Recent stories exclusive to (how to) subscribe/rs of the Australian National News of the Day:
Queensland State Candidates meet the
people 15th March 1998
Hanson on Channel 9s Midday Show 14th March 1998
One Nation, the First Year 12th March 1998
Pauline Hanson tackles the MAI in Parliament while the media re-writes history 10th March 1998
Feature: How did the Hanson phenomenon start? 8th March 1998
Presentation on "the level playing field" that ain't 7th March 1998
B A Santa Maria on Australia pre- and post- Hawke. 6th March 1998
Lateline report on the MAI - 80% of Australia's economic activity is controlled by multinationals. 5th March
Current topical links (available to all readers):
[Links to the MAI] [Queensland One Nation State Election website]
[Sign the "I'm so sorry Pauline" book]
Archive of weekly features (available to all readers):
[The Canberra Column] [Economic Rationalism]
an Aussie's viewpoint on Australia's first daily Internet newspaper.
Since October 1995
Hanson's New South Wales Roadshow moves into top gear
Some 300 guests sat and cheered as Pauline Hanson spoke at the Dural Country Club last night.
Not one protester appeared as the wind seemed to go out of their sails.
Today Pauline will announce 12 New South Wales Federal candidates for the upcoming elections. I will provide details in due course.
The Queensland State Election web page has been updated with more candidates being added to the list. This list is not complete as yet.
What does the proposed Telstra sell-off mean to Aussies?
My perception of John Howard as an honest politician hit another low yesterday as he swung out a short term perceived gain for Australians in an expensive drive to win the next Federal Election. The carrot was the proposed Au$40 billion sale of Telstra - Australia's most valuable public utility. The call for the sale of the remaining two-thirds of Telstra comes hot on the heels of the comments by the American chief executive, Frank Blount, (seen here right) that Telstra should be sold off.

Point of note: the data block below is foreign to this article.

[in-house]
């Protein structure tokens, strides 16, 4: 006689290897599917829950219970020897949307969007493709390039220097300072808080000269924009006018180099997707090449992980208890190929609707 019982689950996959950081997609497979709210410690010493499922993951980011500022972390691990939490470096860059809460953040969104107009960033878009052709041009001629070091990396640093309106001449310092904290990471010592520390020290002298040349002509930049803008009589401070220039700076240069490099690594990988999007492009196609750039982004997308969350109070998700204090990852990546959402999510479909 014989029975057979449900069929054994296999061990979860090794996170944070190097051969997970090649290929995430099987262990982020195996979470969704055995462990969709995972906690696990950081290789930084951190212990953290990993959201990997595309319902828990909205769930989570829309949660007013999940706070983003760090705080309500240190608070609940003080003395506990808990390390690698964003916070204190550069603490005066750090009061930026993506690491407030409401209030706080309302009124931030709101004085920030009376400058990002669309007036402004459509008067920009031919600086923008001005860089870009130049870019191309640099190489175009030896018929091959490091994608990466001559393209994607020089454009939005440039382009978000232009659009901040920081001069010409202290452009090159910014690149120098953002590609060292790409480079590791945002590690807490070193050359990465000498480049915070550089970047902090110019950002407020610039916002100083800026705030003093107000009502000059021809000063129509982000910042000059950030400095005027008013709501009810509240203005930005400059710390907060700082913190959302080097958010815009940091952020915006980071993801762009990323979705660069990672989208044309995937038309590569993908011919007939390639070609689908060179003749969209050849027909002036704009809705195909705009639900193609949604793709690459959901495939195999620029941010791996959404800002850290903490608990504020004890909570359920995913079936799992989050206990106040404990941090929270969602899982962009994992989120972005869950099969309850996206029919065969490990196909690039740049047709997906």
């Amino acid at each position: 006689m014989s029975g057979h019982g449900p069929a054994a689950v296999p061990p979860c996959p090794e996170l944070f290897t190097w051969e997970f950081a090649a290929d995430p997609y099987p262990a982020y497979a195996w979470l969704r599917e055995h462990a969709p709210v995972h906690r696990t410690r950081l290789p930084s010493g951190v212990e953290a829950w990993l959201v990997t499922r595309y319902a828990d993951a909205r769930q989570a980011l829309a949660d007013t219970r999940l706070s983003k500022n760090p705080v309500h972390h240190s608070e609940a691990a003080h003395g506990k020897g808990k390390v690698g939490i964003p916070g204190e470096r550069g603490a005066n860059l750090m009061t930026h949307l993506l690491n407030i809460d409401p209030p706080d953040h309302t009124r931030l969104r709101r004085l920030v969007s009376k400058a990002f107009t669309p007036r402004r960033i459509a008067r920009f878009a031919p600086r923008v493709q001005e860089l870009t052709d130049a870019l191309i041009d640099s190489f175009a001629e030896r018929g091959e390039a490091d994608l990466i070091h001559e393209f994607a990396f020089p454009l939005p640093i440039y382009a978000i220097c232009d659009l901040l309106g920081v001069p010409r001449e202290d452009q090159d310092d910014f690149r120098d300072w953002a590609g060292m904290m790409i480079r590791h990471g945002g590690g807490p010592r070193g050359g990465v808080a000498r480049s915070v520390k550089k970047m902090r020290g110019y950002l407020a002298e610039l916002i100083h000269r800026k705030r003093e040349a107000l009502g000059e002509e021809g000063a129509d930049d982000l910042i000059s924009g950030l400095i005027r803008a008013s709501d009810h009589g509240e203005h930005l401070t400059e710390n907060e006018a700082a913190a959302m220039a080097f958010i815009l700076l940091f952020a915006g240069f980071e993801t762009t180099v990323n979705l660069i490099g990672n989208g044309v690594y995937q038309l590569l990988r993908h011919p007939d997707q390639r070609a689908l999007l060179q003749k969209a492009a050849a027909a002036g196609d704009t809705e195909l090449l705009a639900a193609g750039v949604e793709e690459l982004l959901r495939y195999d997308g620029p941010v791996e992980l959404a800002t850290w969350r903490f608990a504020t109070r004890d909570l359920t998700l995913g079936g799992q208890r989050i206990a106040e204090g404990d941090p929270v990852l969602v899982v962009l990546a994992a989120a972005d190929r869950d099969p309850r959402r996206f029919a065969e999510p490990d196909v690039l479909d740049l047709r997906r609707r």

The pitch to the Australian voters was centered around the following comments by John Howard which we will briefly investigate...
"Greatest home owning democracy in the world... I want to make Australians the greatest share owning democracy in the world."
Just days ago we reported that some 5 million Australians (or about 30%) now live below the official poverty line. They are in no position to share in the sale of Telstra. They did not benefit from the earlier sale of one third which has seen investors almost double their money in a matter of months.
This spectacular growth in the value of Telstra represents a massive undervaluing of 33% of this public utility when it was put on the market. In other words the gain by the investors who could afford to buy the shares was a loss by the people who could not afford to buy the shares - because they shared in the value of the assets sold as a public utility before the earlier sale.
It has got to be remembered that the Prime Minister has put a cap of 35% on foreign ownership of Telstra if the total sell-off proceeds. The same move made by Bob Hawke in 1985 when the Australian banking industry was opened up to foreign investors. Just 10 years later, through the FSIA, the foreign ownership of our entire banking industry became an unregulated prize for the Rothschilds and Rockefellers whose lobbyists in the treasury, Reserve Bank and Parliament secured the ultimate reward of the 1985 decision.